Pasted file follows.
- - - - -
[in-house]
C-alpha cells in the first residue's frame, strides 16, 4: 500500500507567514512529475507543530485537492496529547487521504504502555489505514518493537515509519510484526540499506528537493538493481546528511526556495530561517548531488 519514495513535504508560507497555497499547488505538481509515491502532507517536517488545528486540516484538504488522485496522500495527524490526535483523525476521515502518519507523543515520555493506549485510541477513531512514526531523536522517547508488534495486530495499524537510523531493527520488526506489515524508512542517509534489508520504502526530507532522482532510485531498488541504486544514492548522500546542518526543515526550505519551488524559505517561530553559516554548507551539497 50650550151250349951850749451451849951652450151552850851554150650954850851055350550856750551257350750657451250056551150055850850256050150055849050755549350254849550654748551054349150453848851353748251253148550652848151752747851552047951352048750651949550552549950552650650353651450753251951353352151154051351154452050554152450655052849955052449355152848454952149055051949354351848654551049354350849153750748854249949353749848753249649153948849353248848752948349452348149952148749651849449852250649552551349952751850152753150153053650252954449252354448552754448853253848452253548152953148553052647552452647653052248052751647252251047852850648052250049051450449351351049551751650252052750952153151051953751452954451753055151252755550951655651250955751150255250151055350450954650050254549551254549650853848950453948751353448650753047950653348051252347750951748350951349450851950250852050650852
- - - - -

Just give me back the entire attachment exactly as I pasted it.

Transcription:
[in-house]
C-alpha cells in the first residue's frame, strides 16, 4: 500500500507567514512529475507543530485537492496529547487521504504502555489505514518493537515509519510484526540499506528537493538493481546528511526556495530561517548531488 519514495513535504508560507497555497499547488505538481509515491502532507517536517488545528486540516484538504488522485496522500495527524490526535483523525476521515502518519507523543515520555493506549485510541477513531512514526531523536522517547508488534495486530495499524537510523531493527520488526506489515524508512542517509534489508520504502526530507532522482532510485531498488541504486544514492548522500546542518526543515526550505519551488524559505517561530553559516554548507551539497 50650550151250349951850749451451849951652450151552850851554150650954850851055350550856750551257350750657451250056551150055850850256050150055849050755549350254849550654748551054349150453848851353748251253148550652848151752747851552047951352048750651949550552549950552650650353651450753251951353352151154051351154452050554152450655052849955052449355152848454952149055051949354351848654551049354350849153750748854249949353749848753249649153948849353248848752948349452348149952148749651849449852250649552551349952751850152753150153053650252954449252354448552754448853253848452253548152953148553052647552452647653052248052751647252251047852850648052250049051450449351351049551751650252052750952153151051953751452954451753055151252755550951655651250955751150255250151055350450954650050254549551254549650853848950453948751353448650753047950653348051252347750951748350951349450851950250852050650852